It was midnight. I woke to bright flashing lights followed a couple of seconds later by the rumble that seemed to shake my tent. The storm continued for a couple of hours and I slept through the rest of it.
It was a big climb up to the top of Blood Mountain, which is the hardest section of the Appalachian Trail in Georgia, so I’m told. It’s also reputed that during civil war days blood could be seen trickling down the mountain from the many battles in this area.
There was no view from the top due to the foggy low clouds. I stopped at the cabin near the top for a little rest break. There were many weary hikers taking a break. The descent was steep and rocky but not to difficult, I thought.
At the bottom of the hill, called Neels Gap, I found a beer sitting on the side of the trail right next to a gear outfitter that makes a killing on under prepared hikers. I’m shocked by the amount of people carrying backpacks more than twice the size and weight of mine. I needed to replace my Sawyer water filter due to a broken nozzle, I’m sure it’s covered by warranty but I can’t recall where I bought it.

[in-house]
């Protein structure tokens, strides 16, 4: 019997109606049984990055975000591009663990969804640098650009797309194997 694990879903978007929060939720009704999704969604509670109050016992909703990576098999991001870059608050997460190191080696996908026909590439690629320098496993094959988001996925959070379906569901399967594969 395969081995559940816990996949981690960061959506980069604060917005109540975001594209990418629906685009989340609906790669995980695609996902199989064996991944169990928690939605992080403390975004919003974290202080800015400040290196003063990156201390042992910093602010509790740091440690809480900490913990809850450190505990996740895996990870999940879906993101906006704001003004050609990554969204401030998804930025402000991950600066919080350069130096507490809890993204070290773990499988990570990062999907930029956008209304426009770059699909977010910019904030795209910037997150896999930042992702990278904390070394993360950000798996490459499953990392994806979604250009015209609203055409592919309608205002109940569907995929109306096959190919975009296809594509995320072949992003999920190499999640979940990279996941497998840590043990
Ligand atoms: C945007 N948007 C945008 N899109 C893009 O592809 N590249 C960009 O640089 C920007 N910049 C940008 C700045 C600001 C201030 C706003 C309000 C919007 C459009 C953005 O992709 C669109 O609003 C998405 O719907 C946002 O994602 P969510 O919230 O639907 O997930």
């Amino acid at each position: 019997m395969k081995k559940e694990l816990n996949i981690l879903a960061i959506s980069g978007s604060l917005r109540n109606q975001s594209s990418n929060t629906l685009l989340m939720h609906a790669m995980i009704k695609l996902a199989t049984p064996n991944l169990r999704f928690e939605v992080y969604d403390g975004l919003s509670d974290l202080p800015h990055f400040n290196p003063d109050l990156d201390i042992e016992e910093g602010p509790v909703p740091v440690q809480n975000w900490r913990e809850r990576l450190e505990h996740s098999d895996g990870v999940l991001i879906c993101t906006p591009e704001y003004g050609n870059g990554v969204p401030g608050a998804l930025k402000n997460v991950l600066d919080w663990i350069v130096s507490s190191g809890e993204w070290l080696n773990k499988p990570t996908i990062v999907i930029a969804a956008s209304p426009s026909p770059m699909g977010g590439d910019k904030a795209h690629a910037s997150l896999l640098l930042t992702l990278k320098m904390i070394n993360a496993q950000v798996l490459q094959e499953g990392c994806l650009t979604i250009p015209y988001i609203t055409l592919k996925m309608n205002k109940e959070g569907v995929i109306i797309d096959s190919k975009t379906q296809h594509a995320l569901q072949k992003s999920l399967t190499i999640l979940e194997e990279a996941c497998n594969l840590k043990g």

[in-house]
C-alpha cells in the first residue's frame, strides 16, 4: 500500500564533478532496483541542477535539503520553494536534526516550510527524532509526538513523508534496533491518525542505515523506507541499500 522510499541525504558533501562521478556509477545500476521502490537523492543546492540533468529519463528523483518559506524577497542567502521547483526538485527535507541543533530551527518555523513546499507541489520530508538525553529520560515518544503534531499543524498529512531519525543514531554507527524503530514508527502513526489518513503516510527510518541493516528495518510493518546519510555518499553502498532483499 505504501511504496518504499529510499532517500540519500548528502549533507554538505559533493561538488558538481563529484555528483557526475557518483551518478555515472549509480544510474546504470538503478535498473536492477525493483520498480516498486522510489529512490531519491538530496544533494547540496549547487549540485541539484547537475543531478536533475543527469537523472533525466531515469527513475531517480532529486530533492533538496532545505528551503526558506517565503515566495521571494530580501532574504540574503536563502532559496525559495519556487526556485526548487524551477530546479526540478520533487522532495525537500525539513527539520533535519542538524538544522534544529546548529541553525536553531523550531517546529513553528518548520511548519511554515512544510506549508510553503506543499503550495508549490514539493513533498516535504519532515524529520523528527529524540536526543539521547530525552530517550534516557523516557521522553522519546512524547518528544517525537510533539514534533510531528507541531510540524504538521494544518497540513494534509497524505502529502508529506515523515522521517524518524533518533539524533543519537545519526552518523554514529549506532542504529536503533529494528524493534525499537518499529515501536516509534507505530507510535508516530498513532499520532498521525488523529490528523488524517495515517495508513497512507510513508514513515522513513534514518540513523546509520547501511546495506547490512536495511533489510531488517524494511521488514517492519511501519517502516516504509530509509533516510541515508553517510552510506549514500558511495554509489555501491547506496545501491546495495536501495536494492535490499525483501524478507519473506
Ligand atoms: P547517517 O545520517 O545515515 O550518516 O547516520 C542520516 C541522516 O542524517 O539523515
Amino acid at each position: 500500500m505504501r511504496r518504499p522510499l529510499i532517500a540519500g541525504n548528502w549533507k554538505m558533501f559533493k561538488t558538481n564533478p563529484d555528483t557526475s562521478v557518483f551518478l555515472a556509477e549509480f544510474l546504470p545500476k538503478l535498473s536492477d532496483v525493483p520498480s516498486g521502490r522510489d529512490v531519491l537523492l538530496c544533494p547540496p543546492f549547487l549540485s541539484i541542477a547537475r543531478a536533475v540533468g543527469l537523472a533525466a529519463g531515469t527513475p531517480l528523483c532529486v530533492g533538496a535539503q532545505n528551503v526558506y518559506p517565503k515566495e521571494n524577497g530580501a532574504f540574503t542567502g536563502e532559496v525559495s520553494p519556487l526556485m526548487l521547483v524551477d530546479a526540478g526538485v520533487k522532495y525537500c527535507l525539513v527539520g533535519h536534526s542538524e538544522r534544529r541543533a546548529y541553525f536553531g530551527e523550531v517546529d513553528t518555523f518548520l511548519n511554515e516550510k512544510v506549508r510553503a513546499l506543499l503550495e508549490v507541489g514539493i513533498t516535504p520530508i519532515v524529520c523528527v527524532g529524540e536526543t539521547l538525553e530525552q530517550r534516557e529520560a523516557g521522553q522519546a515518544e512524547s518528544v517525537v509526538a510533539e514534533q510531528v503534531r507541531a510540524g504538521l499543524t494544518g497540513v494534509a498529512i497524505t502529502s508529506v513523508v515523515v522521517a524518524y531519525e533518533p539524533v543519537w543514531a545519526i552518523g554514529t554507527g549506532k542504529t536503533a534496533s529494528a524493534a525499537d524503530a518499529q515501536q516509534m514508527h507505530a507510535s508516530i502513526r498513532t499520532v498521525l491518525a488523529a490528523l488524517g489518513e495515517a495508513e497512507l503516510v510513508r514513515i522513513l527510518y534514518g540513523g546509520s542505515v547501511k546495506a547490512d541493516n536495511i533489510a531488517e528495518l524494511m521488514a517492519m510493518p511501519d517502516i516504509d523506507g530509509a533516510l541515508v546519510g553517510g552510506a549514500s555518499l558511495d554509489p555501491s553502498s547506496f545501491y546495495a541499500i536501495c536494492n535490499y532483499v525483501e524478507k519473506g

I had another malfunction. I went to top up the charge in my phone with my extra battery that I carry. It was broken. It was at 75% charge the night before. So I went into phone battery conservation mode, no blog till town (I’m in Hiawassee writing this), conserve the use of gps for navigation – just use it to find water sources, no social media ect. Looks like I’ll be returning that battery to Amazon and buying another.
I set off from the Neels Gap and hiked up yet another hill. I’m in the Deep South of the United States, the Bible Belt, I’ve been blessed and preyed for everyday. With the trail name ‘Shepherd’, I tend to get a little extra attention from many hikers who want to prey for my wellbeing. I can’t say I’ve experienced such a thing before, everyone is so friendly and helpful. Maybe their prayers were answered when a guy from a nearby hostel was waiting on the side of the road to pick up hikers and let me charge my phone. Thank you.
I wandered into Low Gap Shelter quite late. The shelter only holds about 8 people but there’s a stream nearby and lots of camping. I socialised with many hikers at the picnic table while I cooked and ate dinner. I found the hikers who left the beer at the side of the trail, I had a chance to thank them. There are loads of friendly hikers on the trail. The social side of hiking the Appalachian Trail is alive and well.
As it started to get dark I found a campsite and went to bed. The night was my worst night camping, ever. Stay tuned to find out what nastiness happened next.